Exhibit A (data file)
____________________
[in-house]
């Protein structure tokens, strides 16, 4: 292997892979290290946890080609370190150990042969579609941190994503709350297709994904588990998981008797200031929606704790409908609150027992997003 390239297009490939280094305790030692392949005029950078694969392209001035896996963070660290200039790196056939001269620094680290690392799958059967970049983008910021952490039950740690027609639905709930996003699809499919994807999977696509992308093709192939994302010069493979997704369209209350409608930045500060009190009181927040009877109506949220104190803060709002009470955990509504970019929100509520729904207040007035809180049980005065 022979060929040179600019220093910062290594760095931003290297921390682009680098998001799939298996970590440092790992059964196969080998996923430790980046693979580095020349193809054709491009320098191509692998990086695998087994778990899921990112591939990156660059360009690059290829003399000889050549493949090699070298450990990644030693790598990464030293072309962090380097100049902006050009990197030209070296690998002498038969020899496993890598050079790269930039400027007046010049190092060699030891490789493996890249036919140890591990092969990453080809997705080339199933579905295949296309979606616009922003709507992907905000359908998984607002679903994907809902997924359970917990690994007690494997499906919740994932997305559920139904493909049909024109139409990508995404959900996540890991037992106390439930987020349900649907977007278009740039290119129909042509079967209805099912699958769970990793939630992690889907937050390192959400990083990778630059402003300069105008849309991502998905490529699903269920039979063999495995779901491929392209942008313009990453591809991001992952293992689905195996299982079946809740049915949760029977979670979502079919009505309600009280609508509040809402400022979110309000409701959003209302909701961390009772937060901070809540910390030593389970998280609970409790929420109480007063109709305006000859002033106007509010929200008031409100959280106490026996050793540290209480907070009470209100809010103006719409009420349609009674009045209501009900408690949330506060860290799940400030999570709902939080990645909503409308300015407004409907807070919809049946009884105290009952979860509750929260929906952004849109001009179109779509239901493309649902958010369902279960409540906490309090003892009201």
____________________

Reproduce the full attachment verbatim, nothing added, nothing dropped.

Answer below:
[in-house]
């Protein structure tokens, strides 16, 4: 292997892979290290946890080609370190150990042969579609941190994503709350297709994904588990998981008797200031929606704790409908609150027992997003 390239297009490939280094305790030692392949005029950078694969392209001035896996963070660290200039790196056939001269620094680290690392799958059967970049983008910021952490039950740690027609639905709930996003699809499919994807999977696509992308093709192939994302010069493979997704369209209350409608930045500060009190009181927040009877109506949220104190803060709002009470955990509504970019929100509520729904207040007035809180049980005065 022979060929040179600019220093910062290594760095931003290297921390682009680098998001799939298996970590440092790992059964196969080998996923430790980046693979580095020349193809054709491009320098191509692998990086695998087994778990899921990112591939990156660059360009690059290829003399000889050549493949090699070298450990990644030693790598990464030293072309962090380097100049902006050009990197030209070296690998002498038969020899496993890598050079790269930039400027007046010049190092060699030891490789493996890249036919140890591990092969990453080809997705080339199933579905295949296309979606616009922003709507992907905000359908998984607002679903994907809902997924359970917990690994007690494997499906919740994932997305559920139904493909049909024109139409990508995404959900996540890991037992106390439930987020349900649907977007278009740039290119129909042509079967209805099912699958769970990793939630992690889907937050390192959400990083990778630059402003300069105008849309991502998905490529699903269920039979063999495995779901491929392209942008313009990453591809991001992952293992689905195996299982079946809740049915949760029977979670979502079919009505309600009280609508509040809402400022979110309000409701959003209302909701961390009772937060901070809540910390030593389970998280609970409790929420109480007063109709305006000859002033106007509010929200008031409100959280106490026996050793540290209480907070009470209100809010103006719409009420349609009674009045209501009900408690949330506060860290799940400030999570709902939080990645909503409308300015407004409907807070919809049946009884105290009952979860509750929260929906952004849109001009179109779509239901493309649902958010369902279960409540906490309090003892009201």